Skoda Yeti review - more fun than you might expect - Skoda Yeti prices, specs and rivals

An unlikely evo car, this Skoda crossover is both capable and surprisingly fun

Evo rating
Price
from £17,210
  • Entertaining drive, masses of space, rugged good looks
  • Four-wheel drive models relatively expensive to run, basic entry-level spec

A few years back Skoda streamlined its Yeti lineup into two separate variants, the Yeti, and the Yeti Outdoor. Both of these offer variants in S and SE trim, but a sporty Monte Carlo trim level is exclusive to the regular Yeti while the Yeti Outdoor gets SE Business, SE Technology, and the range-topping Laurin & Klement trim levels.

Okay, so that's probably less streamlined than the old range, but it does make choosing your Yeti a little easier as you're essentially selecting between the urbane character of regular Yetis or a slightly more rufty-tufty image for Outdoor models. Then it's just a case of choosing your engine and trim level.

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Prices start at £17,210 for the 1.2 TSI in S specification, SE adding £1550 to that. A Monte Carlo with the same engine begins at £19,700. Diesel models kick off at £18,555 (in S trim) and specifying DSG adds £1100 to the price of a given model. 4x4 is only available on the top-end TDI and only in Monte Carlo trim on the regular Yeti; prices start at £24,385.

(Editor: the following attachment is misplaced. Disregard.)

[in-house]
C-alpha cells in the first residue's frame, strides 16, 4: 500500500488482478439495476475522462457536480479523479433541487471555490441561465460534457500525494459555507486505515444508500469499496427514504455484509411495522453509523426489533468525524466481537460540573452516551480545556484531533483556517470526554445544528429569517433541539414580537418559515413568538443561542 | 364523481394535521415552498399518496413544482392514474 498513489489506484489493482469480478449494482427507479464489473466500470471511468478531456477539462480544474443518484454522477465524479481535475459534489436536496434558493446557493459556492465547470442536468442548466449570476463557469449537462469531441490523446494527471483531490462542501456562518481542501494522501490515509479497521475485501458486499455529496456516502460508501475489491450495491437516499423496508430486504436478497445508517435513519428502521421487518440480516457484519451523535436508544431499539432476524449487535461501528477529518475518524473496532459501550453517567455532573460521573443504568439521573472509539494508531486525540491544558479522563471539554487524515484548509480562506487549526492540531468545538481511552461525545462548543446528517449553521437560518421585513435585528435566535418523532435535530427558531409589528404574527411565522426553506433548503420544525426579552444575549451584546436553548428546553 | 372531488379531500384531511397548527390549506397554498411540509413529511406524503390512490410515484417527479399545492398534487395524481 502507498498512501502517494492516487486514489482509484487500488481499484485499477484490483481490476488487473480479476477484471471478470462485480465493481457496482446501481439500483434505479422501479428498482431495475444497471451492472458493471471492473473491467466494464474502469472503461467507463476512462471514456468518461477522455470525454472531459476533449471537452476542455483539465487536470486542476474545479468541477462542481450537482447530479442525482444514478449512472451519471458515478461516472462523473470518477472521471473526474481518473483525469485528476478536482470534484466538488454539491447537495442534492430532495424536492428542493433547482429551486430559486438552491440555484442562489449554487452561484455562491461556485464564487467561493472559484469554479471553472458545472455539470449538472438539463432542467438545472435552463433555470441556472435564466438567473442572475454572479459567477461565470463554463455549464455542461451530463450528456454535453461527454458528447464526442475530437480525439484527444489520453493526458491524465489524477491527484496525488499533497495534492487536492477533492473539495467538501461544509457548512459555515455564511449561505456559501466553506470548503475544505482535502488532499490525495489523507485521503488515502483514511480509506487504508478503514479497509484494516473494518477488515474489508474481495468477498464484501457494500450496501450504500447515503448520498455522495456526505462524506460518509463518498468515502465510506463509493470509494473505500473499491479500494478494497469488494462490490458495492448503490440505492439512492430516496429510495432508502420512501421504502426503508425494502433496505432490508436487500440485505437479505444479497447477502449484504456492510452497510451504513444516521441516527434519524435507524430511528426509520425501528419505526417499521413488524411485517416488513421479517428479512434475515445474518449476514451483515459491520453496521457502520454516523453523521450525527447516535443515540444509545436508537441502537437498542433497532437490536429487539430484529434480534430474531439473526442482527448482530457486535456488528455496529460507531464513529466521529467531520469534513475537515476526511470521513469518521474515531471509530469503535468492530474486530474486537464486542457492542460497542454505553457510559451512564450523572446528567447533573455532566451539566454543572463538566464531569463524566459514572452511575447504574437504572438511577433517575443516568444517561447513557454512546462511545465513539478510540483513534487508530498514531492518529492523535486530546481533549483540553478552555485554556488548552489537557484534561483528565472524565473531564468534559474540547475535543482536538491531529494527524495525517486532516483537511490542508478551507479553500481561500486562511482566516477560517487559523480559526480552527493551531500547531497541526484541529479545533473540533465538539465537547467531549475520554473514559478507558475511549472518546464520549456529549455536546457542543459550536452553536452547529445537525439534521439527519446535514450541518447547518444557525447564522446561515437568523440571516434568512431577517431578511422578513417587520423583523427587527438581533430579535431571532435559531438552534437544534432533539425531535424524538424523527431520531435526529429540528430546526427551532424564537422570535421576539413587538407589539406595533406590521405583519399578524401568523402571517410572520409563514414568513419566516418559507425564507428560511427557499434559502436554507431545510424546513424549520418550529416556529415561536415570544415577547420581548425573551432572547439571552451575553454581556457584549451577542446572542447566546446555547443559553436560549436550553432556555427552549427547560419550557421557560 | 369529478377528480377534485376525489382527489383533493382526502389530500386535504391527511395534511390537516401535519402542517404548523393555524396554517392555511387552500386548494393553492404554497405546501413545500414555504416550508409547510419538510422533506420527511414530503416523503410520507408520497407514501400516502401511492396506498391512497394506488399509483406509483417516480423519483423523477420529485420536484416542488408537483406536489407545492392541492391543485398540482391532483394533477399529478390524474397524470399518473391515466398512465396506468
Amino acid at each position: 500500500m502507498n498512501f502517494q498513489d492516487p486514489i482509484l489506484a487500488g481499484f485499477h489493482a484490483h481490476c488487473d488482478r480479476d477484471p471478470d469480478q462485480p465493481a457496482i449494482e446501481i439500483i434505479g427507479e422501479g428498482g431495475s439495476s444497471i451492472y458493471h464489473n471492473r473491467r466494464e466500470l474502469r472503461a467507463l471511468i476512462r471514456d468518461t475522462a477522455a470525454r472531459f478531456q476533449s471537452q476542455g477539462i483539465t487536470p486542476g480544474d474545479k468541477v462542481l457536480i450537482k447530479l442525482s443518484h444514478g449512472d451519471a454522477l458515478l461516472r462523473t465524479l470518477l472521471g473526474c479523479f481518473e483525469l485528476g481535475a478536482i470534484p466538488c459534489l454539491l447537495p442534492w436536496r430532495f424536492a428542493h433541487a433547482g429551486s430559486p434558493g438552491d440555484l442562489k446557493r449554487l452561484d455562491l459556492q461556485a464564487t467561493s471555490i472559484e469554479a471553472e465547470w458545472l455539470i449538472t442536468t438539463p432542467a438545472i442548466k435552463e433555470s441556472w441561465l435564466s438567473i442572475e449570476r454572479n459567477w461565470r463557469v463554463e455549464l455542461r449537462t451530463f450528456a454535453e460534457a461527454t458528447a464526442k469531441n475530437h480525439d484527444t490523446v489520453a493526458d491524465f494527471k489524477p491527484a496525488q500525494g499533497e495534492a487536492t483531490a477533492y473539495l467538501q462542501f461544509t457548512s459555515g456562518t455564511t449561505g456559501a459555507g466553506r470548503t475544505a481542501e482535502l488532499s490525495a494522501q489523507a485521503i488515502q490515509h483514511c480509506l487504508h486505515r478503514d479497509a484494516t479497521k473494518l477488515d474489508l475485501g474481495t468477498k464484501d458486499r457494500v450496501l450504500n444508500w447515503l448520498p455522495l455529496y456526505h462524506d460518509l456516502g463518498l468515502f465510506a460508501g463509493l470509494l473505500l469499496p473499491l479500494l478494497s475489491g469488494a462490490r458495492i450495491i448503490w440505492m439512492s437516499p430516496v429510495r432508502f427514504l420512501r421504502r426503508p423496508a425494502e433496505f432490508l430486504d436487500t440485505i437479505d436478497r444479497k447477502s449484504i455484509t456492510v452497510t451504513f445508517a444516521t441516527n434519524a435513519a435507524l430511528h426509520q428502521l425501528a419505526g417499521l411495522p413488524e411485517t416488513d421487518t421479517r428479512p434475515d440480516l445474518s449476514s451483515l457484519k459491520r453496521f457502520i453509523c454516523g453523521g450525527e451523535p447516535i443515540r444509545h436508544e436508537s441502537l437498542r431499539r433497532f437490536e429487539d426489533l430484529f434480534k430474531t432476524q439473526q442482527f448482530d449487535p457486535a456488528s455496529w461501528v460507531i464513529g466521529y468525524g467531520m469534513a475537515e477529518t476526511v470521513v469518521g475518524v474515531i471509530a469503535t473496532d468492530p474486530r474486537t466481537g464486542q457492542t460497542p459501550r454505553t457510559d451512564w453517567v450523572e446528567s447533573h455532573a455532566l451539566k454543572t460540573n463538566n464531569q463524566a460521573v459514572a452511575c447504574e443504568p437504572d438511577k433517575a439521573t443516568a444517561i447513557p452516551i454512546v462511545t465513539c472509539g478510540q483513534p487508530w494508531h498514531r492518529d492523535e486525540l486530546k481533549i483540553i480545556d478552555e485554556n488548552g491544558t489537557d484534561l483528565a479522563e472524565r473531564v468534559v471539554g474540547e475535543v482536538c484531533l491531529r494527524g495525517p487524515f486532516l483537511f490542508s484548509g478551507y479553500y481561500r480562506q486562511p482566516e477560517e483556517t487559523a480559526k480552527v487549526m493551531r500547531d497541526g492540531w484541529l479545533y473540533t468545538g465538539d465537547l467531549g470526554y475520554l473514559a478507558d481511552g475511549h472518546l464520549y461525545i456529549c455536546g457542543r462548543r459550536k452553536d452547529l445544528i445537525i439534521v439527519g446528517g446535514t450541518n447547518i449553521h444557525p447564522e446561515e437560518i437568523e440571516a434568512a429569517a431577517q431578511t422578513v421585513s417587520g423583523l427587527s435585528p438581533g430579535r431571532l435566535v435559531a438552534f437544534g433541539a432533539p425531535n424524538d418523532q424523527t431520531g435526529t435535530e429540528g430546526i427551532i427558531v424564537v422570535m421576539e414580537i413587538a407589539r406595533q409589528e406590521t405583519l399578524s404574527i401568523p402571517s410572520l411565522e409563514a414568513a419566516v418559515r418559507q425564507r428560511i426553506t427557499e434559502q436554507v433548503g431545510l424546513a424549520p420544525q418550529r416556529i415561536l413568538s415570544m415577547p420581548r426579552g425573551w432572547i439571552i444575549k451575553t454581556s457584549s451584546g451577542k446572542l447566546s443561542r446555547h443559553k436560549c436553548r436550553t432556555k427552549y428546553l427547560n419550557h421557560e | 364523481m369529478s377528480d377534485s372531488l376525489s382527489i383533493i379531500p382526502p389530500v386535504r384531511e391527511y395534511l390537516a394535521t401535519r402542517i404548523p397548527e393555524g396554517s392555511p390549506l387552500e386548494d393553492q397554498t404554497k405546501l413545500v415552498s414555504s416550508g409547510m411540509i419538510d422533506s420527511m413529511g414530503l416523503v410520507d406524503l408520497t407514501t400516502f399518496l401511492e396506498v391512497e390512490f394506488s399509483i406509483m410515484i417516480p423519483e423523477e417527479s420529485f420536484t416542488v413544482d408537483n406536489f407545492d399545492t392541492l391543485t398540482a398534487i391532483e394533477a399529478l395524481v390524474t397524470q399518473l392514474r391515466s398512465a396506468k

Conveniently, model-for-model the Yeti Outdoor is identically priced, with a £17,210 starting point. Here SE Business and SE Technology models start at £20,105 (with the 2.0 TDI 110 engine), and £20,285 gets the same TDI unit with 4x4 in S trim. The luxurious Laurin & Klement is 4x4 only, with the 1.4 TSI costing £25,170 and the 2.0 TDI 150 starting at £26,435.

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S models are usefully specified with 16in alloy wheels, an iPod compatible stereo, aircon, a leather wheel and gearknob, fog lamps and daytime running lights, and the usual suite of ESP and other safety systems. SE gains larger 17in alloy wheels, cruise control, rear parking sensors, climate control, a touchscreen entertainment system with aux-in and USB sockets as well as some additional stowage solutions inside. Monte Carlo gets a more sporting look inside and out, while Laurin & Klement leaves you wanting for nothing.

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